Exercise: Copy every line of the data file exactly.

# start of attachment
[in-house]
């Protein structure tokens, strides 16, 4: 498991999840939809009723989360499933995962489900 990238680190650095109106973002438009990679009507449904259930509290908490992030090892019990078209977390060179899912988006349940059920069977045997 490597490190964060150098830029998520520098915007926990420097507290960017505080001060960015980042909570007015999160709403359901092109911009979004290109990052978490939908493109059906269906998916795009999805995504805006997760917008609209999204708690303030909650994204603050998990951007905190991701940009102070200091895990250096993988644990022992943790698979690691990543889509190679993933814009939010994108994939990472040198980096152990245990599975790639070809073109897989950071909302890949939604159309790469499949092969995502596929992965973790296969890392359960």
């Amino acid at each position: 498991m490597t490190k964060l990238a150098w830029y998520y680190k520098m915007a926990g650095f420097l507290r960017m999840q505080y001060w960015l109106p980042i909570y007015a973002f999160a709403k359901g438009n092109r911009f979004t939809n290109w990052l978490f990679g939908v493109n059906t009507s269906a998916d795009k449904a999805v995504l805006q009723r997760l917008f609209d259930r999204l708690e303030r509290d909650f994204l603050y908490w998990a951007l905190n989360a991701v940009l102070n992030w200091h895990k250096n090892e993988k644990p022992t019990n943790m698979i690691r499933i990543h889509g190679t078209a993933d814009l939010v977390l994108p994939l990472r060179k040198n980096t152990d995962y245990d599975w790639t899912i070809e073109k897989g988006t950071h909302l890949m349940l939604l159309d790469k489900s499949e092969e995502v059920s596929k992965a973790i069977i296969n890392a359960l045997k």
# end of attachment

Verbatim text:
[in-house]
């Protein structure tokens, strides 16, 4: 498991999840939809009723989360499933995962489900 990238680190650095109106973002438009990679009507449904259930509290908490992030090892019990078209977390060179899912988006349940059920069977045997 490597490190964060150098830029998520520098915007926990420097507290960017505080001060960015980042909570007015999160709403359901092109911009979004290109990052978490939908493109059906269906998916795009999805995504805006997760917008609209999204708690303030909650994204603050998990951007905190991701940009102070200091895990250096993988644990022992943790698979690691990543889509190679993933814009939010994108994939990472040198980096152990245990599975790639070809073109897989950071909302890949939604159309790469499949092969995502596929992965973790296969890392359960």
């Amino acid at each position: 498991m490597t490190k964060l990238a150098w830029y998520y680190k520098m915007a926990g650095f420097l507290r960017m999840q505080y001060w960015l109106p980042i909570y007015a973002f999160a709403k359901g438009n092109r911009f979004t939809n290109w990052l978490f990679g939908v493109n059906t009507s269906a998916d795009k449904a999805v995504l805006q009723r997760l917008f609209d259930r999204l708690e303030r509290d909650f994204l603050y908490w998990a951007l905190n989360a991701v940009l102070n992030w200091h895990k250096n090892e993988k644990p022992t019990n943790m698979i690691r499933i990543h889509g190679t078209a993933d814009l939010v977390l994108p994939l990472r060179k040198n980096t152990d995962y245990d599975w790639t899912i070809e073109k897989g988006t950071h909302l890949m349940l939604l159309d790469k489900s499949e092969e995502v059920s596929k992965a973790i069977i296969n890392a359960l045997k």